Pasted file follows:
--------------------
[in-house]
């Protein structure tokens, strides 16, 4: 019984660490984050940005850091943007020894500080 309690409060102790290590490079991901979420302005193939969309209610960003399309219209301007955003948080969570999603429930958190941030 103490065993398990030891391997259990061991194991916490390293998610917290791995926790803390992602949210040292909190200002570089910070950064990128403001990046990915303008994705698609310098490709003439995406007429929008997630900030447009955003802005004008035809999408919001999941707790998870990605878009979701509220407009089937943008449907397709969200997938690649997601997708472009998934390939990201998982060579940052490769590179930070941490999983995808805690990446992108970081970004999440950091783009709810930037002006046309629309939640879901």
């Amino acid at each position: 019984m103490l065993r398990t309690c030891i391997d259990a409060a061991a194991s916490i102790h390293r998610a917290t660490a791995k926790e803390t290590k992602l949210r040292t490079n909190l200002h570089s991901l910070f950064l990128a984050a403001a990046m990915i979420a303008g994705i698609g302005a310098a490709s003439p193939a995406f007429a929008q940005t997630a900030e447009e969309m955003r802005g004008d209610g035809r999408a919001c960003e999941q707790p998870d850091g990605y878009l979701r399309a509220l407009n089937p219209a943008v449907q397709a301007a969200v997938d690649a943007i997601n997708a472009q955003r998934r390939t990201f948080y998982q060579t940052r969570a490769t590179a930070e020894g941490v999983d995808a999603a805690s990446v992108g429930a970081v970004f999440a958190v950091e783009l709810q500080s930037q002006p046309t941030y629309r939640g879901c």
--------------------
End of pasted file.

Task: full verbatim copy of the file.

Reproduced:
[in-house]
């Protein structure tokens, strides 16, 4: 019984660490984050940005850091943007020894500080 309690409060102790290590490079991901979420302005193939969309209610960003399309219209301007955003948080969570999603429930958190941030 103490065993398990030891391997259990061991194991916490390293998610917290791995926790803390992602949210040292909190200002570089910070950064990128403001990046990915303008994705698609310098490709003439995406007429929008997630900030447009955003802005004008035809999408919001999941707790998870990605878009979701509220407009089937943008449907397709969200997938690649997601997708472009998934390939990201998982060579940052490769590179930070941490999983995808805690990446992108970081970004999440950091783009709810930037002006046309629309939640879901």
């Amino acid at each position: 019984m103490l065993r398990t309690c030891i391997d259990a409060a061991a194991s916490i102790h390293r998610a917290t660490a791995k926790e803390t290590k992602l949210r040292t490079n909190l200002h570089s991901l910070f950064l990128a984050a403001a990046m990915i979420a303008g994705i698609g302005a310098a490709s003439p193939a995406f007429a929008q940005t997630a900030e447009e969309m955003r802005g004008d209610g035809r999408a919001c960003e999941q707790p998870d850091g990605y878009l979701r399309a509220l407009n089937p219209a943008v449907q397709a301007a969200v997938d690649a943007i997601n997708a472009q955003r998934r390939t990201f948080y998982q060579t940052r969570a490769t590179a930070e020894g941490v999983d995808a999603a805690s990446v992108g429930a970081v970004f999440a958190v950091e783009l709810q500080s930037q002006p046309t941030y629309r939640g879901c």